I'm one of six siblings. I'm the second child and the eldest girl (we're boy girl boy girl boy girl). Hart was the next child after me. I had not seen him in a long time.
I was disowned over 30 years ago when I came out at age 19. My parents have been completely intransigent for all that time, insisting that all extended family members shun me as well. Most have complied.
I'm not the only one my parents have banned from contact with them and theirs. Of the six of us "kids" three have no relationship at all with our parents, and our parents have made great efforts to deny our existence. For example, they removed all pictures of me from their house when they cut me off. S., my youngest sister (15 years younger than me) corresponded with me secretly during high school. She's now in the estranged category herself. I feel like we are in two "camps" - the Mom-and-Dad Camp and the Banned Camp. I hate that, but I hated it more when I was in a camp by myself.
It’s a difficult time for everyone in our family, I’m sure. Death is always fraught, and our family situation makes it more so. I'm sure that's true for everyone in the family, but being unwelcome at your own brother's funeral is a particular kind of "fraught", I think. Other complications include not knowing how or even when Hart died, as of yet, and that the funeral occurred on Doran’s 18th birthday and his day of death may have been S’s birthday.
Neither S. nor I had had a real relationship with Hart for most of our adult lives, but we had both heard from him from time to time. For me it has been years; S. had spoken with him quite recently. I think our feelings of loss are very complicated, but we both did feel a strong sadness at the news of Hart's death, complicated by anxiety and confusion about what to do to mark this sad milesone, given the difficult family situation.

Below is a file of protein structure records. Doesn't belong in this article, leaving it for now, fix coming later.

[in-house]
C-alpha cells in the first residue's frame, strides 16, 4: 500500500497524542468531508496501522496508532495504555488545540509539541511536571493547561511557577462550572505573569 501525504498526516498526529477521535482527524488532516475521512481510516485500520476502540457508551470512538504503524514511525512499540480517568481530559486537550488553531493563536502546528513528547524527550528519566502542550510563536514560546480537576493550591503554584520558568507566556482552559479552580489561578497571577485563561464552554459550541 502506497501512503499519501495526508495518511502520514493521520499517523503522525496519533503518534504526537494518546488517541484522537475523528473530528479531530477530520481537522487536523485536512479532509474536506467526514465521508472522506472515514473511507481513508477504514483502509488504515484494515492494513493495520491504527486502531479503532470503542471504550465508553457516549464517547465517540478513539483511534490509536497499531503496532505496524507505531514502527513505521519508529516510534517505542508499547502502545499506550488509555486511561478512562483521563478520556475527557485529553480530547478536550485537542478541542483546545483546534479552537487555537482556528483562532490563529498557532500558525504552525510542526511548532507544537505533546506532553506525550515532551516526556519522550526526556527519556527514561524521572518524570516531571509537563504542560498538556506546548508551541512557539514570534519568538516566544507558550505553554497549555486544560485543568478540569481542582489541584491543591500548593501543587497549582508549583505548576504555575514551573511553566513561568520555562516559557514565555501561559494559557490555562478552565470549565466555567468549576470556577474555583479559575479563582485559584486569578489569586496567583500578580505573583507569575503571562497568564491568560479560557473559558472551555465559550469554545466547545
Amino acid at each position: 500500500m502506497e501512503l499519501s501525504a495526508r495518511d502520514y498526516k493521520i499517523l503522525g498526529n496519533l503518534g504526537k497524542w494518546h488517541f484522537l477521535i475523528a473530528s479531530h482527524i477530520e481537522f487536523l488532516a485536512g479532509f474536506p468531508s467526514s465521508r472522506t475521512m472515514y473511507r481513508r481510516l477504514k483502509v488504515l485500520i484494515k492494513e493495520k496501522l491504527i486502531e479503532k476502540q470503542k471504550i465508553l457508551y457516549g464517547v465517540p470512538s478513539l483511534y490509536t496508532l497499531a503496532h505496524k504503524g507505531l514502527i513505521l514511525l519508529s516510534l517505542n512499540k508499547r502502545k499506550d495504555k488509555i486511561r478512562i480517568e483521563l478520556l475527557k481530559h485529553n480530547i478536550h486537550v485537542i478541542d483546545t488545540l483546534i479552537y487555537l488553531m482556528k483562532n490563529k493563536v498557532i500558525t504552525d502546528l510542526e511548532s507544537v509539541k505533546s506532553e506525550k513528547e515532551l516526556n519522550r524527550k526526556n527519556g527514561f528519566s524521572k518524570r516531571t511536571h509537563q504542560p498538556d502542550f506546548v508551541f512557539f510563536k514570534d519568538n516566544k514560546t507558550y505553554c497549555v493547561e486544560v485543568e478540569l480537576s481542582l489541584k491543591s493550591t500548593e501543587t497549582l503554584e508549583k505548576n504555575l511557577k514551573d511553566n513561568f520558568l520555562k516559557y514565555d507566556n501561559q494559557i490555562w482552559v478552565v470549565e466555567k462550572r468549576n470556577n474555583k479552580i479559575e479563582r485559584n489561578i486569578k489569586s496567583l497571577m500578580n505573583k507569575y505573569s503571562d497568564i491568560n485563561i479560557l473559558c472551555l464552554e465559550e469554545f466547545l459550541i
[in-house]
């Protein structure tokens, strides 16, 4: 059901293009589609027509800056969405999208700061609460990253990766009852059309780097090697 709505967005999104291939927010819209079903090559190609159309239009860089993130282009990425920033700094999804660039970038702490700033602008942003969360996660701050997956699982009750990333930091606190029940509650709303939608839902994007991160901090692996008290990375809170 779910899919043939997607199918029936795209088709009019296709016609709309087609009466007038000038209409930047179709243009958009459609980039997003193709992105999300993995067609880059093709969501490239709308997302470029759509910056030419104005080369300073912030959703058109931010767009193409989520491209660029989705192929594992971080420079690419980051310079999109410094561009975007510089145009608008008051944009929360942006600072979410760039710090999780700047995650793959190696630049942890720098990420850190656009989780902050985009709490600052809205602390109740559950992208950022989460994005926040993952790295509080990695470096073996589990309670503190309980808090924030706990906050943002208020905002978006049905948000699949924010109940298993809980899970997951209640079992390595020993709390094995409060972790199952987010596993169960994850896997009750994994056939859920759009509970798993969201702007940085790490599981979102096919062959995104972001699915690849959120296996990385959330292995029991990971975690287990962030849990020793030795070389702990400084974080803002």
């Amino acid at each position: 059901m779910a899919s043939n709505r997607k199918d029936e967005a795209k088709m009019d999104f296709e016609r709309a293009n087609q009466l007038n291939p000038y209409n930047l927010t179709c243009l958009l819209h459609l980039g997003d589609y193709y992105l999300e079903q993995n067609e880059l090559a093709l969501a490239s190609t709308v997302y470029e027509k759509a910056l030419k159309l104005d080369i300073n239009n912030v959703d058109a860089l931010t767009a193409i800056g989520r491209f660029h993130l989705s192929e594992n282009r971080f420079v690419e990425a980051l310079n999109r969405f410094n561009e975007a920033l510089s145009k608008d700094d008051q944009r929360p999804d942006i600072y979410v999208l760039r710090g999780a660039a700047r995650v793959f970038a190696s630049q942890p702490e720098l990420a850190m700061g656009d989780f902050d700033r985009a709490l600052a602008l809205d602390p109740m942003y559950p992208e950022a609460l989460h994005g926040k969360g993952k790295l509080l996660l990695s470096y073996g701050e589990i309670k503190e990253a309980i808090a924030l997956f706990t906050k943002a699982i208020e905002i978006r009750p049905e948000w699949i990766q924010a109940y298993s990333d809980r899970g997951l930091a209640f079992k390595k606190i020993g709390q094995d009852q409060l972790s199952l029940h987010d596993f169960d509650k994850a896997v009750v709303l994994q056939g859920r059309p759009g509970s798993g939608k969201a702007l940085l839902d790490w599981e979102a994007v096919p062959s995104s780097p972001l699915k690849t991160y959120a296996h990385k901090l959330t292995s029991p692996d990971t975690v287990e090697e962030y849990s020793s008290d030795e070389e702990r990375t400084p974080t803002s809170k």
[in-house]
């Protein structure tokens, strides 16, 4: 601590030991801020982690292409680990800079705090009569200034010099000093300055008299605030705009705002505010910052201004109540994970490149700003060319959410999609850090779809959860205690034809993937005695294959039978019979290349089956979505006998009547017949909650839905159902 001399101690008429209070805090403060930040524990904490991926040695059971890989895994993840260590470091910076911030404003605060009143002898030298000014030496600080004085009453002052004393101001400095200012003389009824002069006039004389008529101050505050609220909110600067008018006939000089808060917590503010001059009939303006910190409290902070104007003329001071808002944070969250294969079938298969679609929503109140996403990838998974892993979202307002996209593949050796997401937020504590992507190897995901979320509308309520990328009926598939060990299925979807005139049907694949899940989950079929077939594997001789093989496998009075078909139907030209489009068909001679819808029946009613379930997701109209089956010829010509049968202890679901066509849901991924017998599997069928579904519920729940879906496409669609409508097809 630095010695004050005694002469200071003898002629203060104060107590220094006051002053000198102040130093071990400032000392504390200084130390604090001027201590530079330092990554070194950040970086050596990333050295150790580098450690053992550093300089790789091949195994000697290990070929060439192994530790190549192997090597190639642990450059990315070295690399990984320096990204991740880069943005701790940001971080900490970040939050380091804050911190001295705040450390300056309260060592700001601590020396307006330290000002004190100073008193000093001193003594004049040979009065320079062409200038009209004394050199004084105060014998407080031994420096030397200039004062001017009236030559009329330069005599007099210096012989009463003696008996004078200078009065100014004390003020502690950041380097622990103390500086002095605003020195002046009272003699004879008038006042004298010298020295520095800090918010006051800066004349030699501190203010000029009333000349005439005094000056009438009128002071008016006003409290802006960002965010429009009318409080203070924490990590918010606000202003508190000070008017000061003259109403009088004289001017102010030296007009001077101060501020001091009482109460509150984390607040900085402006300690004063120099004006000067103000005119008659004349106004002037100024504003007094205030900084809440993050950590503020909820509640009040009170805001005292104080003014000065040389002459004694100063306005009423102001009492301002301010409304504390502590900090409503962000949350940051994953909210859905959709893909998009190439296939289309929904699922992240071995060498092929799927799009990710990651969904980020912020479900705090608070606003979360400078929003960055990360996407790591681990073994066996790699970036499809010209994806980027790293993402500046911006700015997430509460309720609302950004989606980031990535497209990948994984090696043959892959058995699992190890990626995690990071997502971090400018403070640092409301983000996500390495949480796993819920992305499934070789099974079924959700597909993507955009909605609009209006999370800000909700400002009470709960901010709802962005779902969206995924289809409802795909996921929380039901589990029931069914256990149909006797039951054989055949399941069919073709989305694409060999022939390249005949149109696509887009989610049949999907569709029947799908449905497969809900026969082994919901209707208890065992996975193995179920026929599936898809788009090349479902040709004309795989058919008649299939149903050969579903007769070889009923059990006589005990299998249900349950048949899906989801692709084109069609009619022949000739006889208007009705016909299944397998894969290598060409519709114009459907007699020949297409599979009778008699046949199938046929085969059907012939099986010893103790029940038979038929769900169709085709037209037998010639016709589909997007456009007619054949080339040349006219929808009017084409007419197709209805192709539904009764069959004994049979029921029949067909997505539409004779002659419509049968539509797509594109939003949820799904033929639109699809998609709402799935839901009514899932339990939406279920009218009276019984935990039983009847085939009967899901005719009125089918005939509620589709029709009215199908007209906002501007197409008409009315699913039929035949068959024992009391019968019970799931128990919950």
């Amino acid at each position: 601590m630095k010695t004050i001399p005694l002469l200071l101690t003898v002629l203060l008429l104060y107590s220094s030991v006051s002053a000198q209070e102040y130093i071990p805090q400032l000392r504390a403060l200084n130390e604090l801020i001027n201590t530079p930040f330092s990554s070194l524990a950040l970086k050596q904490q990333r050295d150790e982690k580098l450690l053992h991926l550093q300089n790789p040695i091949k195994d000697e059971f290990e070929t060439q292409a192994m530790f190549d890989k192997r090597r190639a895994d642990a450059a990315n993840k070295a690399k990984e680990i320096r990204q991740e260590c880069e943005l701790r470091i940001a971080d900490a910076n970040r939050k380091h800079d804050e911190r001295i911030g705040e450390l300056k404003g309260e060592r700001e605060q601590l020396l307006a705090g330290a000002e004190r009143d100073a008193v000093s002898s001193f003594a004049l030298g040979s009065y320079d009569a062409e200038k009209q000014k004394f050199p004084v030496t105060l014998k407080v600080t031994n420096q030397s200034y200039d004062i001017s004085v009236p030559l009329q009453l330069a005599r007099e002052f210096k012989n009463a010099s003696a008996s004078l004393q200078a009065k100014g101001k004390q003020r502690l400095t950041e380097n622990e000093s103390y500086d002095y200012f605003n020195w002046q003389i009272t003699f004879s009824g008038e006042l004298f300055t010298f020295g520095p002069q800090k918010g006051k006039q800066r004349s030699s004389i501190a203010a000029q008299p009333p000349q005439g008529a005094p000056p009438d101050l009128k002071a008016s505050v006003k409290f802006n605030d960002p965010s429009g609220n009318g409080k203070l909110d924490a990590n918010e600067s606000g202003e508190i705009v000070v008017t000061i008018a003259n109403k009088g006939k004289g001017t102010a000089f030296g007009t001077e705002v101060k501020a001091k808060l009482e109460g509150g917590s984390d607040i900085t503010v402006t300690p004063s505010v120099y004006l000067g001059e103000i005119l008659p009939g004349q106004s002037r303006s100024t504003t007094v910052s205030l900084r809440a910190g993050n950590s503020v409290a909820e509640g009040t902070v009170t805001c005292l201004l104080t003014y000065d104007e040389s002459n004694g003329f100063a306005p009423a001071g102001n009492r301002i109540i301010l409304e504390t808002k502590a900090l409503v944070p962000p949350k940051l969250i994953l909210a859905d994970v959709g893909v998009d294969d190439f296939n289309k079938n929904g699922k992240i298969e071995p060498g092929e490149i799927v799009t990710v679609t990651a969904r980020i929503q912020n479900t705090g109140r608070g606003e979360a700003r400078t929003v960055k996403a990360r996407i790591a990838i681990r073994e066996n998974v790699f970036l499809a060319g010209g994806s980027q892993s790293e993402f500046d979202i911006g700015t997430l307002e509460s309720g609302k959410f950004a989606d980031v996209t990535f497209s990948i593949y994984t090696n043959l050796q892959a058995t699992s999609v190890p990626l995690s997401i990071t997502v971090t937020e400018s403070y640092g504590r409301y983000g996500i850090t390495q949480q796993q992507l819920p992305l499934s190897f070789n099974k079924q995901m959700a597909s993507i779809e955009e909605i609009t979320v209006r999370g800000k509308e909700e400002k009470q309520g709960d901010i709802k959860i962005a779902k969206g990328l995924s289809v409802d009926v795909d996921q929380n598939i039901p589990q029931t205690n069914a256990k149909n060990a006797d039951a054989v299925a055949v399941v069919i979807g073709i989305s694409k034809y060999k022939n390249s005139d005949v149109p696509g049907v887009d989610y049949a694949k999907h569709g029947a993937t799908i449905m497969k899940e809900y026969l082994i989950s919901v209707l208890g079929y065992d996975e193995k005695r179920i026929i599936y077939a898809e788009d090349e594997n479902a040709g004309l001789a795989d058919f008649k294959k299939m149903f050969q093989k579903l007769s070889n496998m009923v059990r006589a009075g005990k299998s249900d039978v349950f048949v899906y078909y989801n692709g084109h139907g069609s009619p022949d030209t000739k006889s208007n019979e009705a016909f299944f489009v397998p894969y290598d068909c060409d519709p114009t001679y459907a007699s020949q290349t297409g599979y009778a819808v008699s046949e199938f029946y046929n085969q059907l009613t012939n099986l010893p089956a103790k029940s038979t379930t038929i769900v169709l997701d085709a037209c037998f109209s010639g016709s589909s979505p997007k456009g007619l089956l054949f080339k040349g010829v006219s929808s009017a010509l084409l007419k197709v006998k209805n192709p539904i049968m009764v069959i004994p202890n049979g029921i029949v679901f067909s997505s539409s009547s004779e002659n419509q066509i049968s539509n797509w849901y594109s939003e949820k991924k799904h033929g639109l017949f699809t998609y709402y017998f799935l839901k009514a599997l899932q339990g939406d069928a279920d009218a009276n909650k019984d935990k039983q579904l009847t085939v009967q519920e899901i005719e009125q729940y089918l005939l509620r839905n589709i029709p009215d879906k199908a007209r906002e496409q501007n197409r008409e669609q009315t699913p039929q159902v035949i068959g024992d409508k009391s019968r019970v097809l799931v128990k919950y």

S. and I discussed mourning rituals with each other, with our partners, with friends, and with our respective rabbis and decided what we each felt we wanted to/needed to do. For both of us that included going to the funeral, although we did know we were not welcome. I feel strongly that we did not choose to go to make trouble, or to cause anyone discomfort. We chose to go because we needed to be part of this ritual.
I, at the suggestion of my rabbi, called my parents’ rabbi in advance of the funeral and let him know what the family dynamics were like, so that he could respond appropriately. I had a couple of conversations with him and by the second one he had spoken to my mother and my acknowledged siblings (my father’s dementia is quite profound, so he wasn’t really part of the conversations) so we had a better idea of what to expect at the funeral.
S and I had both last seen our parents at our Uncle Ian's funeral. There had been minimal contact then. S. flew into NYC Tuesday morning. I picked her up at the airport and we drove up to Connecticut from there. We returned last night.